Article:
Le Youth

90s sounds refracted through a thoroughly modern aesthetic. Tracks that are serious about moving a dance floor full of people without coming on too strong. Breezy California vibes touched by a twist of European flair and an air of mystery. This is what Le Youth is about.

Wes James is the slightly enigmatic Angeleno behind Le Youth, a producer without a past whose music is steeped in it. His signature sound is a blend of Clinton-era R&B and the house music that was lighting up dancefloors and radio stations around the globe during the same period, and the leisurely grooves, airy synthesizers, and pop hooks of a song like his debut single “C O O L” that can easily pull a listener back to the pre-millennial, pre-Internet days when dance music offered a transcendentally blissful brand of hedonism that’s considerably harder to find on today’s macho-tinged EDM landscape.

Viewers of the video for “C O O L” (directed by Renata Raksha) who know their 90s music will likely pick up on the influence of a number of cultural touchstones from the time: chart-topping crossover club acts like Technotronic and Black Box, house divas like Robin S. and CeCe Peniston, and R&B icons like Aaliyah and Ginuwine, as well as a visual sensibility that evokes Herb Ritts in his role as video director to the decade’s biggest pop superstars. It’s got retro style while maintaining completely contemporary feel that’s free from gimmicks and offers stylishly relaxed relief from the ongoing onslaught of dayglo-tinged bass music and big room EDM.

Le Youth’s already attracted the attention of taste-making dance music bloggers and DJ’s the world over, and his music has continued to impress with each successive release including “Dance With Me,” “Feel Your Love,” “Girl,” and well-received remixes for the likes of Disclosure, Sam Smith, RAC, Jess Glynne, Tensnake, and Chromeo. Having already debuted his latest singles “R E A L” and “T O U C H,” and with remixes on the way for Alina Baraz & Galimatias, Seinabo Sey, and Digital Farm Animals, Le Youth is continuing his hot streak in 2015 with no signs of stopping.

Chrome Canyon (DJ Set)

The future never came. The year 2000 arrived, a new millennium was born, and yet we were not greeted with hover-boards. Our computers did not sprout legs and profess to love us. Enter Chrome Canyon. If we can indeed recover yesterday’s fantasy of what tomorrow would (should) be, then Chrome Canyon is the temporal technician for the job. The solo project of New York artist Morgan Z, Chrome Canyon creates analog synth-powered epics that move between eras past and ages imagined to create the perfect score for an alternate now.

Morgan’s formative music memories were beamed in through the living room TV set — Vangelis’ Blade Runner score, Wendy Carlos via Tron, Giorgio Moroder’s work on Cat People. He spent his youth on the outskirts of southern California’s San Fernando Valley. His folks had him on piano by 6. At 16, he moved into that same living room and gave his bedroom over to housing his collected gear.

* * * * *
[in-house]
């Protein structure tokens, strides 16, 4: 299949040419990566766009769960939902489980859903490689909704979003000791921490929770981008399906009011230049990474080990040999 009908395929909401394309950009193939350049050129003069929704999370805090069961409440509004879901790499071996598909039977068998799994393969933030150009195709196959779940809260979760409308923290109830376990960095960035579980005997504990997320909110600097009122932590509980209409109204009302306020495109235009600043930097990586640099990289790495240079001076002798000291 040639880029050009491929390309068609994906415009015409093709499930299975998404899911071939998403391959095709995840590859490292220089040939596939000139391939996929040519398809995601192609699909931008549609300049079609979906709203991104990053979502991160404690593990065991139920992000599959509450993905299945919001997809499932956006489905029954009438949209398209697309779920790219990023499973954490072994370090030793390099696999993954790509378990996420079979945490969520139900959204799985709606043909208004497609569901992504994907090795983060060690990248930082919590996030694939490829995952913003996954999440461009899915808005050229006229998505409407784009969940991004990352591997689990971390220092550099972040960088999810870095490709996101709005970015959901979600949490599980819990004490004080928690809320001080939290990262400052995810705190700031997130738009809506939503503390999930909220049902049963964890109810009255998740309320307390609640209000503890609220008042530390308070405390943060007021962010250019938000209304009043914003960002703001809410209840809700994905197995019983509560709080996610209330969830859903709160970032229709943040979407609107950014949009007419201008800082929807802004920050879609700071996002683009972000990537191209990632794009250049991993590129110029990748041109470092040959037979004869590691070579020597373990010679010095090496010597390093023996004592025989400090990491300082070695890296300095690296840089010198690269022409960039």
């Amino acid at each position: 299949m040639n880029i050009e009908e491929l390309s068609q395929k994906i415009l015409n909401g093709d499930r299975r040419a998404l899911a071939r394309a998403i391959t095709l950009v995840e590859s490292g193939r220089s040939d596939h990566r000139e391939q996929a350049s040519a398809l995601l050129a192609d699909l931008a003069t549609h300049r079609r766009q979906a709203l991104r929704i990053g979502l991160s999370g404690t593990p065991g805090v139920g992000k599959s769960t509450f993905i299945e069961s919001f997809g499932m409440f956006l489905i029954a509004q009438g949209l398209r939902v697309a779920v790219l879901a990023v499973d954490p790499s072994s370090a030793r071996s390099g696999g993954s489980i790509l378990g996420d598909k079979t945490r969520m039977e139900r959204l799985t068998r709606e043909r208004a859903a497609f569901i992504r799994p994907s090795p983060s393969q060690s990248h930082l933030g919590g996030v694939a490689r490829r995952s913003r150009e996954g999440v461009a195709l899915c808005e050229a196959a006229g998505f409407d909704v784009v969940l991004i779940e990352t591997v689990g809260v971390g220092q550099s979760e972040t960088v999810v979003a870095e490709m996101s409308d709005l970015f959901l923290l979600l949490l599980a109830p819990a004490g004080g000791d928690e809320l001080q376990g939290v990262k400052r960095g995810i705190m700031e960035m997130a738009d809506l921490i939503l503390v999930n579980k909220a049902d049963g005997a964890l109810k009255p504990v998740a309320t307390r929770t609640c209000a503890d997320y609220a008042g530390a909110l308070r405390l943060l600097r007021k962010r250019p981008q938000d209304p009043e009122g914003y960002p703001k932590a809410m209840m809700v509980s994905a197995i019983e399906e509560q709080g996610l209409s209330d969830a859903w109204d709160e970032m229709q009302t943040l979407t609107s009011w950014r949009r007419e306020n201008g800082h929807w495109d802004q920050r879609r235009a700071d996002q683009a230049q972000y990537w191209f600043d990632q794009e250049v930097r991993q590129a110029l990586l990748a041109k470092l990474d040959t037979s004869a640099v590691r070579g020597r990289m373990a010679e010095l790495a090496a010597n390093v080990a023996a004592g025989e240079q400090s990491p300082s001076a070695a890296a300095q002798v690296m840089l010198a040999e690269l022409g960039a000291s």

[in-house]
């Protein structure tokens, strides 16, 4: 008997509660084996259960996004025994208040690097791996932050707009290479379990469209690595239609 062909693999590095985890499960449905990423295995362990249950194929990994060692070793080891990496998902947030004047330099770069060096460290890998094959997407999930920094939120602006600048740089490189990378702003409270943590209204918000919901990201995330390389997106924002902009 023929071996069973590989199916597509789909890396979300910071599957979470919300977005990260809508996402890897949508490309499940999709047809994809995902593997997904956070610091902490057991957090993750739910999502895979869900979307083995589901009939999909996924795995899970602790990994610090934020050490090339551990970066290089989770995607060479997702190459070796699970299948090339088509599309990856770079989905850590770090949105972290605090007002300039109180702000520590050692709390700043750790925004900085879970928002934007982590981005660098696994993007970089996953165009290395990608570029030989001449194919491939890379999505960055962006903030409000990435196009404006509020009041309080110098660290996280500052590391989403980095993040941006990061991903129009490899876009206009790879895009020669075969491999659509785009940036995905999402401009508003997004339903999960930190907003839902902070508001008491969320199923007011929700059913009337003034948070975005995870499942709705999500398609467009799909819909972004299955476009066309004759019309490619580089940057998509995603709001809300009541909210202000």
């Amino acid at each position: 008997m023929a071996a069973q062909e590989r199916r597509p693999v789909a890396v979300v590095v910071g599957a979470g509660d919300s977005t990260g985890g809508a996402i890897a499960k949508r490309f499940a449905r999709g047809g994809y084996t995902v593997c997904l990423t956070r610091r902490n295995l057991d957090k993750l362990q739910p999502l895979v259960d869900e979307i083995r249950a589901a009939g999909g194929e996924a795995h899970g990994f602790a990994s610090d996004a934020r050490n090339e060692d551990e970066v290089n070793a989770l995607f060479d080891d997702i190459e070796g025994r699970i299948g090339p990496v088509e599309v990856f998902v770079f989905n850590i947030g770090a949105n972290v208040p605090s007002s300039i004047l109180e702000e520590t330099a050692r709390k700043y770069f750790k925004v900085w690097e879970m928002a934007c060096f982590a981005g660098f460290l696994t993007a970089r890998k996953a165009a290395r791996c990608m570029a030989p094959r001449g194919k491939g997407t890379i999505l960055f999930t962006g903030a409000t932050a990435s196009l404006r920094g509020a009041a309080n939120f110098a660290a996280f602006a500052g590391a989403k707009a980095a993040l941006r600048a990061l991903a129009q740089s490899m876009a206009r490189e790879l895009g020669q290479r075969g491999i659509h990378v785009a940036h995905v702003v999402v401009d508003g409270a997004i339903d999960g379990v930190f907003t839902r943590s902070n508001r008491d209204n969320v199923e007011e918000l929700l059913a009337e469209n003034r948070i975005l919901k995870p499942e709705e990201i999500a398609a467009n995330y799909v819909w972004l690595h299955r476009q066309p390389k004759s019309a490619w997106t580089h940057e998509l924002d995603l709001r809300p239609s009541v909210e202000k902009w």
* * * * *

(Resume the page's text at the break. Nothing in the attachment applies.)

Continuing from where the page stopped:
Somewhere between the avant-garde compositions he wrote while studying jazz at NYC’s New School, a college job selling keyboards at Sam Ash in Times Square, and the satirical sex-funk band he founded on the side, his destiny was taking shape. For three years, Morgan played in the glammy electro outfit Apes & Androids, but when that ended, he retreated to his private Brooklyn studio where he began to amass analog synthesizers at an obsessive rate.

Then the remixes began pouring forth. Phoenix, Passion Pit, and a commissioned remix for Foster the People — their hits reemerging with a healthy dusting of metallic sheen, glowing neon pink and alarm clock green. Then came deranged disco edits of soul-jazz master George Benson and synthpop pioneers Yellow Magic Orchestra, Chrome Canyon’s profile growing as Morgan further blurred past, present and future.

Now, Stones Throw is set to release Chrome Canyon’s debut album,Elemental Themes. The inaugural set is blessed with solid circuitry and an organic core: not only those analog synths, but live drums, bass, guitar and Theremin run through hand-built compressors, composed and arranged into a living, breathing whole. Elemental Themes was one of the last works mastered by Nilesh Patel, the engineer behind classic albums by the likes of Air, Bjork, and Daft Punk. The end result is something wondrously both in and out of time, and a cinematic experience without the cinema.

Less than a year after moving to Brooklyn, Air Zaire (aka Adam Santucci) has earned a spot among the who's who of upcoming producers following the success of his infectious original releases "All For You" and "Play."

Instant hits on the decks and off, the singles prove the South Florida native's worth as a musician outside of the DJ booth. With support from Zimmer, Satin Jackets, Le Youth and outlets such as Time Out (NY), Brooklyn Exposed, Indie Shuffle and LaGaSta, his tropical-infused beats show great promise for 2013. In addition to playing alongside game changers such as The Martinez Brothers, Footprintz and Justin Miller in 2012, Air Zaire also released a slew of mixtapes along the way, all of which have received utmost praise by listeners worldwide.


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